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Father Is Guilty in H.I.V. Case


A father was convicted on Saturday of injecting his 11-month-old son with blood tainted with H.I.V., the virus that causes AIDS, in order to avoid paying child support.

Jurors returned their verdict after deliberating for about eight hours. They recommended life in prison for the man, Brian Stewart, 32, of Columbia, Ill. Sentencing was scheduled for Jan. 8.

The boy's mother, identified only as Jennifer to protect the boy's identity, wept briefly after the verdict was read.

Prosecutors used circumstantial evidence to convince the jury that Mr. Stewart, who once worked as a hospital technician, stole H.I.V.-infected blood from his workplace and injected it into the boy in 1992, during a hospital visit. The boy was being treated for asthma and pneumonia.

The victim, now 7, developed AIDS. Prosecutor Ross Buehler called the injection a death sentence for the child.

"He had the knowledge and training to commit this offense," Mr. Buehler said of Mr. Stewart during closing arguments. "And more importantly, had the motive."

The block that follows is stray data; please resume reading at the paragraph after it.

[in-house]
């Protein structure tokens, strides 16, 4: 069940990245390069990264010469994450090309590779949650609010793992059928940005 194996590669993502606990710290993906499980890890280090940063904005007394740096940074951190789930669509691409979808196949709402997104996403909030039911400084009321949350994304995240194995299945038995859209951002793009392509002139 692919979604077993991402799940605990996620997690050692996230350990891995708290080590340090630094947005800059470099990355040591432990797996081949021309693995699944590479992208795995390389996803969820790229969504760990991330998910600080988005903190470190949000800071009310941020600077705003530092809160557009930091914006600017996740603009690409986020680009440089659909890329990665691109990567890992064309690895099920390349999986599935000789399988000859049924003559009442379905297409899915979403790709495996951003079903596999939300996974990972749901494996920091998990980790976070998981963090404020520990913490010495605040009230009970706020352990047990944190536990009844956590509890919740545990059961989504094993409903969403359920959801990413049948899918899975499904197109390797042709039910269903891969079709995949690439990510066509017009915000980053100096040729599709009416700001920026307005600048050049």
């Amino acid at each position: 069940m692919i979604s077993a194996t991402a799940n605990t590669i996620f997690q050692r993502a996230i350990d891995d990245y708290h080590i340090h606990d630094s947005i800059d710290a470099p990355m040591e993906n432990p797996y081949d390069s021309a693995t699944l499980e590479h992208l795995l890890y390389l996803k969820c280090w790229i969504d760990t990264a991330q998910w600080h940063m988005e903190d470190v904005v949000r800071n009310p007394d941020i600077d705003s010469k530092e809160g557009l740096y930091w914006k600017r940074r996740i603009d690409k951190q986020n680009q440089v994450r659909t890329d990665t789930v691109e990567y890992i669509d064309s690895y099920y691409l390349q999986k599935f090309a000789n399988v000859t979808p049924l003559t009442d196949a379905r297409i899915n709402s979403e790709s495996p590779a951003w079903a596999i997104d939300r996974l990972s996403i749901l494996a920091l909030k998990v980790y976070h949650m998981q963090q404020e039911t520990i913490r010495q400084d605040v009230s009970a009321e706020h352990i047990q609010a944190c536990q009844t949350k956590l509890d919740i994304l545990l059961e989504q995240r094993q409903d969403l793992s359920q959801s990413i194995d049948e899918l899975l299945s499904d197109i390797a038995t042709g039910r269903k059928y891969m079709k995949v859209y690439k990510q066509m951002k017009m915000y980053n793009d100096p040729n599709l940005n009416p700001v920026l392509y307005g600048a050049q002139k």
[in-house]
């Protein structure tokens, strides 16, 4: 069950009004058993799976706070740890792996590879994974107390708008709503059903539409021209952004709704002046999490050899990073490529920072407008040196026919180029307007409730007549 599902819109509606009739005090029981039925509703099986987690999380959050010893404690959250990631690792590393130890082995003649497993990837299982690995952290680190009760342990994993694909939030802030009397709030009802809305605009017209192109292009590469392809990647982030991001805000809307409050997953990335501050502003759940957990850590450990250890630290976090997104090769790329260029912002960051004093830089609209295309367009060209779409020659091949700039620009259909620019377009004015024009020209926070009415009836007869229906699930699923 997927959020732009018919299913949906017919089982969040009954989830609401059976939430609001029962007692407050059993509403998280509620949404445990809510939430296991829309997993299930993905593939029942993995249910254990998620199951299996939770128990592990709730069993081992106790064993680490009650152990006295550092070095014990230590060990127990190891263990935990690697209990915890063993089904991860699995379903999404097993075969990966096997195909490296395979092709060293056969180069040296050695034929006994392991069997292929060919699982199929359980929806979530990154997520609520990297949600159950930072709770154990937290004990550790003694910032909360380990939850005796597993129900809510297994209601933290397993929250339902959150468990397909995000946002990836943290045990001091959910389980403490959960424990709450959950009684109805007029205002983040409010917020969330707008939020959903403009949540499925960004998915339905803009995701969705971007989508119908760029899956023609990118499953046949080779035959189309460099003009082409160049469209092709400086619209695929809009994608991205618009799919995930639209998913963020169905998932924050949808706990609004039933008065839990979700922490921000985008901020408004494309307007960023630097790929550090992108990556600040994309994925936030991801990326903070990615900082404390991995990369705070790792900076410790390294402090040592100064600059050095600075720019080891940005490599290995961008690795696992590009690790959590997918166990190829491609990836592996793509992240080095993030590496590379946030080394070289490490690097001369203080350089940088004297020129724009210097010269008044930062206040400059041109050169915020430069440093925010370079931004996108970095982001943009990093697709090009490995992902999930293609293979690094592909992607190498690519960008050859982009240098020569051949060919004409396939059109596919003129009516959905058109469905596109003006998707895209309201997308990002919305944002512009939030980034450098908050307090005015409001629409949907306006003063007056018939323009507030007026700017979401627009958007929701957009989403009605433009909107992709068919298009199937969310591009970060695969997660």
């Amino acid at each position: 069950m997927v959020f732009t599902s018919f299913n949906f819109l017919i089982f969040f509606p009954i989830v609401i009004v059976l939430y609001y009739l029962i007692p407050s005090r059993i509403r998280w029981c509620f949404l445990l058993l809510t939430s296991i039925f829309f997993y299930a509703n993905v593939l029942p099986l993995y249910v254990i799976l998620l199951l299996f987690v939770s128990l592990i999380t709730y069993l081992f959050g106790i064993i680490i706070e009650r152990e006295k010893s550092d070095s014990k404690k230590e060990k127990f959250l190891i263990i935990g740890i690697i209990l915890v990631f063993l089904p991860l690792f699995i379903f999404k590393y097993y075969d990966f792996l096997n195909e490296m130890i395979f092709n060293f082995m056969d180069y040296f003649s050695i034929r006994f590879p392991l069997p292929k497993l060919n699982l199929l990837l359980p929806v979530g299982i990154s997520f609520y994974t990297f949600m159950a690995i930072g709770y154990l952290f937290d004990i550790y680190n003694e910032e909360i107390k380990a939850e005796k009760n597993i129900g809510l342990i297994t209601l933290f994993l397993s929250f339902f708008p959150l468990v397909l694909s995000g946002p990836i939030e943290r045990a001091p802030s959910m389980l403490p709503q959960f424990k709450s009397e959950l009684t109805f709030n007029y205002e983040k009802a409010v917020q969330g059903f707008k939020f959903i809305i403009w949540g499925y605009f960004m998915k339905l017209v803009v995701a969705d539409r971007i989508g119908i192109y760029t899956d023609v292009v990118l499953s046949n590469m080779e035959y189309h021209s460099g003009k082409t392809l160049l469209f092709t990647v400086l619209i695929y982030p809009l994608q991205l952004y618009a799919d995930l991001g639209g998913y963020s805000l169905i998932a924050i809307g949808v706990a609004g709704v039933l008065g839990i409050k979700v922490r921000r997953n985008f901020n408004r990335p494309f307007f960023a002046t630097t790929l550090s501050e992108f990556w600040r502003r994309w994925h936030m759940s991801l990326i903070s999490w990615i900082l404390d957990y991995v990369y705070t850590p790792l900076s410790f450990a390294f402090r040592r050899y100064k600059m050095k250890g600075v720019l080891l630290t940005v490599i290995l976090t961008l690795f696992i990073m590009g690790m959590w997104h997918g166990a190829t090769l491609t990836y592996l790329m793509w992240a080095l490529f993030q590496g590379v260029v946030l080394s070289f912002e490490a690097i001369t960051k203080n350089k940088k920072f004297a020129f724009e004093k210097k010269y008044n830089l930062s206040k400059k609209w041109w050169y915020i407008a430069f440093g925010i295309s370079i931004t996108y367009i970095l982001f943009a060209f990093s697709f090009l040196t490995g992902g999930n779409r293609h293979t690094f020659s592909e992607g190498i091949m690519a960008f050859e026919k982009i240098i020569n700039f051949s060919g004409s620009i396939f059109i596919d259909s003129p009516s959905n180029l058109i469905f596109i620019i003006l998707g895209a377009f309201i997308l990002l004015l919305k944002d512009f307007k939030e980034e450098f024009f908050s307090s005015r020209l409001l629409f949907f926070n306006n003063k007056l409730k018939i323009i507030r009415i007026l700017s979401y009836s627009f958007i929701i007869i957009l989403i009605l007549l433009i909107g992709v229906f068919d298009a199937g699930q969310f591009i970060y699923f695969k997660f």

Prosecutors claimed that Mr. Stewart tried to kill his son to avoid child support payments.

Defense attorney Joe Murphy denied the allegations, saying the prosecution presented no actual proof that Stewart injected his son.

"A tragedy is not a crime and theories are not facts," Mr. Murphy said. "Mom made an allegation and everyone ran with it."

Mr. Stewart is expected to appeal.

Jennifer met Mr. Stewart in January 1990, and became pregnant five months later. She testified that she gave birth to their son in February 1991 and that her relationship with Mr. Stewart ended in August 1992.

The boy stays alive with the help of a round-the-clock regimen of tube feedings and medications.


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Information in this article was accurate in December 6, 1998. The state of the art may have changed since the publication date. This material is designed to support, not replace, the relationship that exists between you and your doctor. Always discuss treatment options with a doctor who specializes in treating HIV.